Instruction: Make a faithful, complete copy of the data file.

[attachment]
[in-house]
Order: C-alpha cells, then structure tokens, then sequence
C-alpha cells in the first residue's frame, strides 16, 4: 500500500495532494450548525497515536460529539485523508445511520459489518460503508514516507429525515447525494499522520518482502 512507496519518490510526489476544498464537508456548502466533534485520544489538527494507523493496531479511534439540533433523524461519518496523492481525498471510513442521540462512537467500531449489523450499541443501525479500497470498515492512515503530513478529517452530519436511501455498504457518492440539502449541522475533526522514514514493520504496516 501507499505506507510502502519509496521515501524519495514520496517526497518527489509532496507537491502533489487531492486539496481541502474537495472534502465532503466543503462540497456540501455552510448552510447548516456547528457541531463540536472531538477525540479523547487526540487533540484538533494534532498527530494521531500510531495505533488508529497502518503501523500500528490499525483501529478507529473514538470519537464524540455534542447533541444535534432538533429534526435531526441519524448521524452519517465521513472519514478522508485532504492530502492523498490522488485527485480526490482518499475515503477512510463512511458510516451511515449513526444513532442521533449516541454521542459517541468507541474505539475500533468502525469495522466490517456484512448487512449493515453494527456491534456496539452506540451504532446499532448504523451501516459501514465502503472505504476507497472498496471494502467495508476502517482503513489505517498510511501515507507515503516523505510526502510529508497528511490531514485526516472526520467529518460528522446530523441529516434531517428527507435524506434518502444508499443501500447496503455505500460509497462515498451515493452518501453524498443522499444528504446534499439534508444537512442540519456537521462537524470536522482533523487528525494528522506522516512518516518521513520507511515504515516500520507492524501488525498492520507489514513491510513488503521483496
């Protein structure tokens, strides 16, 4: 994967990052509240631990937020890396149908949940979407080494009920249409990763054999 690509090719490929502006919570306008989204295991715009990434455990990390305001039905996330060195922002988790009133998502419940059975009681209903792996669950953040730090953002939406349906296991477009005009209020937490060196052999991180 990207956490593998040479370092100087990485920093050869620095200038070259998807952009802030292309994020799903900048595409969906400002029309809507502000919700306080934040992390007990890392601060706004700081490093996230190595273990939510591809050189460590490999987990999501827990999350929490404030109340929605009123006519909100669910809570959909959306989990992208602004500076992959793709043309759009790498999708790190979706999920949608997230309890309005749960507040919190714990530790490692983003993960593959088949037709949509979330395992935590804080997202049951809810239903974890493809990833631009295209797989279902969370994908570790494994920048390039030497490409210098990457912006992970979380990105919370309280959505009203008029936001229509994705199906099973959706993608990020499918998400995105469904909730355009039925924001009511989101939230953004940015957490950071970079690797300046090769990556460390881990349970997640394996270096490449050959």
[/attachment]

[in-house]
Order: C-alpha cells, then structure tokens, then sequence
C-alpha cells in the first residue's frame, strides 16, 4: 500500500495532494450548525497515536460529539485523508445511520459489518460503508514516507429525515447525494499522520518482502 512507496519518490510526489476544498464537508456548502466533534485520544489538527494507523493496531479511534439540533433523524461519518496523492481525498471510513442521540462512537467500531449489523450499541443501525479500497470498515492512515503530513478529517452530519436511501455498504457518492440539502449541522475533526522514514514493520504496516 501507499505506507510502502519509496521515501524519495514520496517526497518527489509532496507537491502533489487531492486539496481541502474537495472534502465532503466543503462540497456540501455552510448552510447548516456547528457541531463540536472531538477525540479523547487526540487533540484538533494534532498527530494521531500510531495505533488508529497502518503501523500500528490499525483501529478507529473514538470519537464524540455534542447533541444535534432538533429534526435531526441519524448521524452519517465521513472519514478522508485532504492530502492523498490522488485527485480526490482518499475515503477512510463512511458510516451511515449513526444513532442521533449516541454521542459517541468507541474505539475500533468502525469495522466490517456484512448487512449493515453494527456491534456496539452506540451504532446499532448504523451501516459501514465502503472505504476507497472498496471494502467495508476502517482503513489505517498510511501515507507515503516523505510526502510529508497528511490531514485526516472526520467529518460528522446530523441529516434531517428527507435524506434518502444508499443501500447496503455505500460509497462515498451515493452518501453524498443522499444528504446534499439534508444537512442540519456537521462537524470536522482533523487528525494528522506522516512518516518521513520507511515504515516500520507492524501488525498492520507489514513491510513488503521483496
């Protein structure tokens, strides 16, 4: 994967990052509240631990937020890396149908949940979407080494009920249409990763054999 690509090719490929502006919570306008989204295991715009990434455990990390305001039905996330060195922002988790009133998502419940059975009681209903792996669950953040730090953002939406349906296991477009005009209020937490060196052999991180 990207956490593998040479370092100087990485920093050869620095200038070259998807952009802030292309994020799903900048595409969906400002029309809507502000919700306080934040992390007990890392601060706004700081490093996230190595273990939510591809050189460590490999987990999501827990999350929490404030109340929605009123006519909100669910809570959909959306989990992208602004500076992959793709043309759009790498999708790190979706999920949608997230309890309005749960507040919190714990530790490692983003993960593959088949037709949509979330395992935590804080997202049951809810239903974890493809990833631009295209797989279902969370994908570790494994920048390039030497490409210098990457912006992970979380990105919370309280959505009203008029936001229509994705199906099973959706993608990020499918998400995105469904909730355009039925924001009511989101939230953004940015957490950071970079690797300046090769990556460390881990349970997640394996270096490449050959």